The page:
Dark Passage (1947)

Rating: **
Review Date: 8/3/14
Cast: Humphrey Bogart, Lauren Bacall

Wrongly convicted for murder, Vincent Parry (Humphrey Bogart) escapes from prison in a vain attempt to clear his name. Lucky for him, the lovely Irene Jansen (Lauren Bacall) picks him up and shelters him while he comes up with a plan. She's a kind and good natured woman, but she has daddy issues and an unhealthy interest in Parry that borders on obsession. In another ridiculous stroke of luck, a nosy cabbie hooks Parry up with a disgraced plastic surgeon who gives him a new face at a discount rate. It's a good disguise, but people start seeing through it pretty quickly, and Parry is running out of time. For a supposedly innocent man, a lot of people seem to die around him, and while he's able to figure out who framed him, he can't prove anything and is forced to remain a fugitive.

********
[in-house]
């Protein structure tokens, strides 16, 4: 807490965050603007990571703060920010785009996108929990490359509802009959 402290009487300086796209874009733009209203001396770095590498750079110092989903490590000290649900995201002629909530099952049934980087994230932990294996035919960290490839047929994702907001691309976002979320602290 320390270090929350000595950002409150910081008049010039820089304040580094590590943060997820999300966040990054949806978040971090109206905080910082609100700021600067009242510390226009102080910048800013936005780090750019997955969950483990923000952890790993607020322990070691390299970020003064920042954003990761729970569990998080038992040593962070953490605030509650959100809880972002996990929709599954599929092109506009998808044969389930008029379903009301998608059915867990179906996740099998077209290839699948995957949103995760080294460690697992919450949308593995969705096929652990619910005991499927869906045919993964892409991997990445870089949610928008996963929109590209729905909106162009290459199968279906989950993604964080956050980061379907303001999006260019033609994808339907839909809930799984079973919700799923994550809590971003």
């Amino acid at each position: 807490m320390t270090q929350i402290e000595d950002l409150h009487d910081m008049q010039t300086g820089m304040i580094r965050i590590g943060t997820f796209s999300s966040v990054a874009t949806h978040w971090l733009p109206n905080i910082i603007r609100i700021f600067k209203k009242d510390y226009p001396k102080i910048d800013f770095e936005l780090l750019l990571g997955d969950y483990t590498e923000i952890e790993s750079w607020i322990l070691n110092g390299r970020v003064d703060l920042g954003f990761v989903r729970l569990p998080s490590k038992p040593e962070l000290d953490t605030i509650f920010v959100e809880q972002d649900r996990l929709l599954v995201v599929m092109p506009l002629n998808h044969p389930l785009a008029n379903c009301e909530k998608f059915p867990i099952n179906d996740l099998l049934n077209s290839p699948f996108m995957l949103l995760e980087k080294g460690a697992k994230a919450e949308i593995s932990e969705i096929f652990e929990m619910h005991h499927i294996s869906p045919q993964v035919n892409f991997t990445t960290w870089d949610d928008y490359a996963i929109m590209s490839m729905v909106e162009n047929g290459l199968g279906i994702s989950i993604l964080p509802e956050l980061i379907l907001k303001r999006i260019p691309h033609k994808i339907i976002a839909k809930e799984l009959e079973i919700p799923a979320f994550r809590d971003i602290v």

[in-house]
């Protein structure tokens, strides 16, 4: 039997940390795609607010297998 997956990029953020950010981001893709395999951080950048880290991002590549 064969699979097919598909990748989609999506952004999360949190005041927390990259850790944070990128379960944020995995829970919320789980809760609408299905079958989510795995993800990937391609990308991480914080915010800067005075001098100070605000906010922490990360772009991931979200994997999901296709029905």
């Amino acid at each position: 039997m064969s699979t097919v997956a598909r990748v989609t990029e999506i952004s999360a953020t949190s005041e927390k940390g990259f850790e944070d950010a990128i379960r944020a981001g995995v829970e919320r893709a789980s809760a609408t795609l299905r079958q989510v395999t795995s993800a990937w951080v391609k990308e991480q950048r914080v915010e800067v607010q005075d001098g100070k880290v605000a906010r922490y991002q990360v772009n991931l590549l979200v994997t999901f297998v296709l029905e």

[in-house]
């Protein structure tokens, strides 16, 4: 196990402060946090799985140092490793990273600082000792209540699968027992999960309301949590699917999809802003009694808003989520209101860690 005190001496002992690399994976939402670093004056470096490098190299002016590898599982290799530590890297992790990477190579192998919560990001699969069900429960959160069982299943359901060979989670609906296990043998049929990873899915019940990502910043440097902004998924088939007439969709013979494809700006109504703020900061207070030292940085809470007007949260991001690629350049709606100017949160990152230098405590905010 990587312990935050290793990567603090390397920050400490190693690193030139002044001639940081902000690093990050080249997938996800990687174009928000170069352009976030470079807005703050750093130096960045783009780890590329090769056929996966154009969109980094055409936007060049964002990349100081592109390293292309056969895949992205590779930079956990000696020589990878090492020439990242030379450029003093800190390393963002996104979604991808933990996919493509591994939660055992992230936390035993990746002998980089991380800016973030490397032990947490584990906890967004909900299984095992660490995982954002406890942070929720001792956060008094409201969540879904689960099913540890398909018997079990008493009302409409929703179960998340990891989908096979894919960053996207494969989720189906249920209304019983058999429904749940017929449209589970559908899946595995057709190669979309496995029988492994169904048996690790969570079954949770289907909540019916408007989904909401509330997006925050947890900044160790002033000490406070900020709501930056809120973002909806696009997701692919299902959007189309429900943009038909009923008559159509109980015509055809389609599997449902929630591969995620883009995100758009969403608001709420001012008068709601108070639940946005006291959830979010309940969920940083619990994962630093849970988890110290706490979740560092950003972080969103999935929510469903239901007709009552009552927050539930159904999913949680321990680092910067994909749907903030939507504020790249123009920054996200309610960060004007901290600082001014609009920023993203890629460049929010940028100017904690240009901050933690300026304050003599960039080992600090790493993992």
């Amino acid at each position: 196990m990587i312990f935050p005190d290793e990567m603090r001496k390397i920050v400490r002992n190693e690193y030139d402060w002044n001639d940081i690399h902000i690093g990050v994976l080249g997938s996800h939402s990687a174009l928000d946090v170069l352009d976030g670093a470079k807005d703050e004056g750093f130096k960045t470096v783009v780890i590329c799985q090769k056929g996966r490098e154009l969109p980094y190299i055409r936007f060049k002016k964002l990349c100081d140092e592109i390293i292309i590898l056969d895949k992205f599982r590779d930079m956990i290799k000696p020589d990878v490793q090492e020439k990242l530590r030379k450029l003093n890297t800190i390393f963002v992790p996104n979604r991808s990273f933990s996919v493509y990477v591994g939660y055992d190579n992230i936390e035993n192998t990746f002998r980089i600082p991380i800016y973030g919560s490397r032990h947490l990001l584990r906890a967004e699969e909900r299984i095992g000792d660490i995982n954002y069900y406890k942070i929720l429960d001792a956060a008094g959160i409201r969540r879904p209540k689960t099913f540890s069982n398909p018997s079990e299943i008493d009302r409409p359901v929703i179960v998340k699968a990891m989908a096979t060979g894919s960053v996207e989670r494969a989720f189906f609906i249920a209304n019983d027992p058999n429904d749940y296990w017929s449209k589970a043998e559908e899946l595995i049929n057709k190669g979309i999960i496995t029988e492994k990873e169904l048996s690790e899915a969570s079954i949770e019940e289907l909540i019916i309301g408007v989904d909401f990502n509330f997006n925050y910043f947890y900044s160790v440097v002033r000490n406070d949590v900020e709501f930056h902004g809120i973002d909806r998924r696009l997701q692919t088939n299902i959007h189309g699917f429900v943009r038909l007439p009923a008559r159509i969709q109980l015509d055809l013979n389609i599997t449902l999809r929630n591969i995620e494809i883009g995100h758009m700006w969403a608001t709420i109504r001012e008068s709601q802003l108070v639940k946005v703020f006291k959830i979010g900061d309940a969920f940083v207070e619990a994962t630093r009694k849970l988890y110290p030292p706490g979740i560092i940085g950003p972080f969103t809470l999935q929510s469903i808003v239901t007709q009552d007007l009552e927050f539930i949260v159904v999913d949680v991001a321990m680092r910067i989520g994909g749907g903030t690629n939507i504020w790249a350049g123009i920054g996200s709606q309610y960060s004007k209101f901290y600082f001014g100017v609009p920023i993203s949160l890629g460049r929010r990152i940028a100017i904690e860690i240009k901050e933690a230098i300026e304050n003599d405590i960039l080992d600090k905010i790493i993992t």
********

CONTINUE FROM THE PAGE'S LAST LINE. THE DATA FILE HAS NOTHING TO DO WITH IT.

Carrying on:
"Dark Passage" is a tense thriller where the main character is always on the verge of being caught. The film carries a strong sense of desperation and dread, up until the sappy and completely out of place romantic ending. Bogart does an adequate job as Parry, although you don't even see his face for the first half of the film. Until the point where he undergoes surgery, the film is shot in a first person perspective from Parry's point of view. It's an interesting gimmick and features some impressive editing tricks, but it overstays its welcome and the tease becomes frustrating after about twenty minutes. On the plus side, it allows for some breathtaking shots of Ms. Bacall staring straight into the camera as she speaks to Parry with her sultry and seductive voice. She is remarkably lovely throughout the film, with the exception of her oddly shaped eyebrows. Unfortunately, they are a constant distraction. Apart from the contrived ending, it's a surprisingly bleak film, full of pointlessness and moral ambiguity.